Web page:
Mo Farah coach Alberto Salazar denies doping allegations

Open letter says: ‘I believe in a clean sport and hard work and so do my athletes’

Alberto Salazar has denied all allegations of doping. Photograph: PA

Alberto Salazar has denied all allegations of doping. Photograph: PA

 

Athletics coach Alberto Salazar has again strenuously denied doping allegations made against him, saying he believes in “a clean sport and hard work”.

In a lengthy and detailed open letter on the website of the Nike Oregon Project - the high-performance programme he oversees — the American, who is the coach of double Olympic champion Mo Farah, addressed allegations made in a recent BBC Panorama programme which accused him of violating anti-doping rules.

The documentary alleged that Salazar was involved in doping American Galen Rupp, the 10,000 metres silver medallist at the 2012 London Olympics behind Farah, in 2002 and claimed that some of the coach’s methods included the use of banned steroids and unethical practices.

However on the eve of the American trials — which start on Thursday and are set to include Rupp — Salazar has insisted he would never permit doping from his athletes and demanded the allegations made against him are withdrawn by the BBC and American-based investigative journalism organisation ProPublica.

He said: “I believe in a clean sport and hard work and so do my athletes. The Oregon Project will never permit doping and athletes must fully comply with the WADA Code and IAAF Rules.

“I will never permit doping. Oregon Project athletes must fully comply with the WADA Code and IAAF Rules.

“At no time do we use science in violation of the WADA Code. We strictly adhere to competition and anti-doping rules at all times.

“I have not and will not condone any athlete I train using a banned substance and would never encourage any athlete to use a banned substance. We have worked very, very hard to achieve our successes and are proud of our accomplishments.

“I hereby demand the BBC and ProPublica immediately publish a retraction of their false statements.”

Salazar’s statement, almost 12,000 words long, dealt with each allegation specifically and in detail, and also saw the Portland-based coach vigorously defend Rupp by highlighting his previously disclosed allergy issues.

“Galen suffers from severe allergies and breathing issues. He is medically diagnosed as suffering from both asthma and Hashimotos disease, a thyroid disease,” said Salazar.

“Galen has fully disclosed his asthma and allergy treatment to USADA. Galen has never taken a banned substance in violation of the WADA Code.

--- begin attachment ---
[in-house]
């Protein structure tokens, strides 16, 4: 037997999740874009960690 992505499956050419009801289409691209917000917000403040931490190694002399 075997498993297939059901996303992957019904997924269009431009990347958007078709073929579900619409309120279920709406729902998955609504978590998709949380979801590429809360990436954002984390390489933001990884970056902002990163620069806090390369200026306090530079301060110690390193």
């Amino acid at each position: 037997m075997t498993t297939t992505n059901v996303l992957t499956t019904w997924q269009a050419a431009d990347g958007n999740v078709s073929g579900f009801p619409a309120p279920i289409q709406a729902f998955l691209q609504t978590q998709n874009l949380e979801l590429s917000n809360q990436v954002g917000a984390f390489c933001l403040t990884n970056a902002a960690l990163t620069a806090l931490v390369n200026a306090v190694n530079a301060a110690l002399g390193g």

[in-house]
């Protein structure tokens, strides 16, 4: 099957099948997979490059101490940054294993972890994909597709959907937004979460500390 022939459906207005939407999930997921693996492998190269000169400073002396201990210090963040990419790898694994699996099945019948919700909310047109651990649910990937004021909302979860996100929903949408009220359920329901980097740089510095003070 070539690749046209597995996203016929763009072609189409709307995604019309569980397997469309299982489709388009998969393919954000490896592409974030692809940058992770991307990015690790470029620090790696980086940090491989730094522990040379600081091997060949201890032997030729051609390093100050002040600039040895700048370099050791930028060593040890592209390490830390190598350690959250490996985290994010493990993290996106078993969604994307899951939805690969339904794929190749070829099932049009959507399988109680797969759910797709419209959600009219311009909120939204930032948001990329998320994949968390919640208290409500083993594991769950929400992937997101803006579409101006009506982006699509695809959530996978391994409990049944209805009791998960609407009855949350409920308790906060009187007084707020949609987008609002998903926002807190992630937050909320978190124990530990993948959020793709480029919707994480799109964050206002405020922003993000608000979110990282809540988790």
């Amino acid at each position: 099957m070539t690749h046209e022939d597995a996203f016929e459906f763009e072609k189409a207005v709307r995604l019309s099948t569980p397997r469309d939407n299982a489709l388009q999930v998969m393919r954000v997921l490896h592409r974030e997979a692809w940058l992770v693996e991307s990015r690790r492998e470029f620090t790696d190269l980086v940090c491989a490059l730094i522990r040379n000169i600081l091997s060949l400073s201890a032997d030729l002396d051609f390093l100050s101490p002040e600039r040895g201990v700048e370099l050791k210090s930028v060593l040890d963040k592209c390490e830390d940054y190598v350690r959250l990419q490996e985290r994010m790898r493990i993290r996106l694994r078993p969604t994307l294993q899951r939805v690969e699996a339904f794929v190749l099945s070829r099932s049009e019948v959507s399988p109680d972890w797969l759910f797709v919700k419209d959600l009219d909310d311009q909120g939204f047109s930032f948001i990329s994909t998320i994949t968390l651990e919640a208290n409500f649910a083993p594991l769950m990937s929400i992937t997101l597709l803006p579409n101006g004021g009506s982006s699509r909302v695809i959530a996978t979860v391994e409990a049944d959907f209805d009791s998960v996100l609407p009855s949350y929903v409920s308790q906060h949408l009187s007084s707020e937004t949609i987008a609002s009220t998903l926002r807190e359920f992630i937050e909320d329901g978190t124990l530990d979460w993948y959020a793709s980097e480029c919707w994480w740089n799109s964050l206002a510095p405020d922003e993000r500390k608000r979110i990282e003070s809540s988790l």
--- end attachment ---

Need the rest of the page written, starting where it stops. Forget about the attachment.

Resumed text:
“Galen is one of the hardest working, most honest and genuine athletes I have ever known. Galen has never taken a banned substance in violation of the WADA Code.”

No allegations have been made against Farah, the Olympic 5,000 metres and 10,000m champion, but the Briton has been forced to defend his reputation since the documentary aired.

Farah recently travelled to Oregon to meet Salazar and seek reassurances from the coach, and has said he intends to stand by the American unless he is proven to have done wrong.

Salazar appeared to address the position that athletes under his guidance have found themselves in since the allegations were made, and voiced his pride at what the Oregon Project has achieved.

He said: “In preparing this response, I have spent hours reviewing information from the past 15 years. It has brought back many memories and caused me to think a great deal about everything we have done and accomplished in the Oregon Project. It is incredible. I am very proud of our success.

“I am saddened that these false allegations have been allowed to run with little care for the carnage in their wake.

“Some have tried to console me by saying public attacks like these are the price of success in today’s world. That’s not my world. That’s not the Oregon Project. Here, success is earned with talent, hard work, dedication and fair play.... and, that’s how it is going to stay.”

UK Athletics also issued a short statement saying it was aware of Salazar’s letter, which would now be passed on to the committee it set up to conduct a review of the allegations made against the coach, who is an ”unpaid consultant” for the governing body.

“UK Athletics acknowledges the publication of a statement by Alberto Salazar on the NOP website responding to claims made in the BBC Panorama programme ‘Catch me if you can’,” it read.

“The content of the statement will be referred to our Performance Oversight Group for consideration in their ongoing internal review.

“We emphasise once again that the Panorama programme contained no allegations against any British athletes, nor have any been made subsequently.”

Farah’s last comment on the matter came via a Facebook post on June 19 when he said he would not be speaking further until Salazar had given his side of the story.

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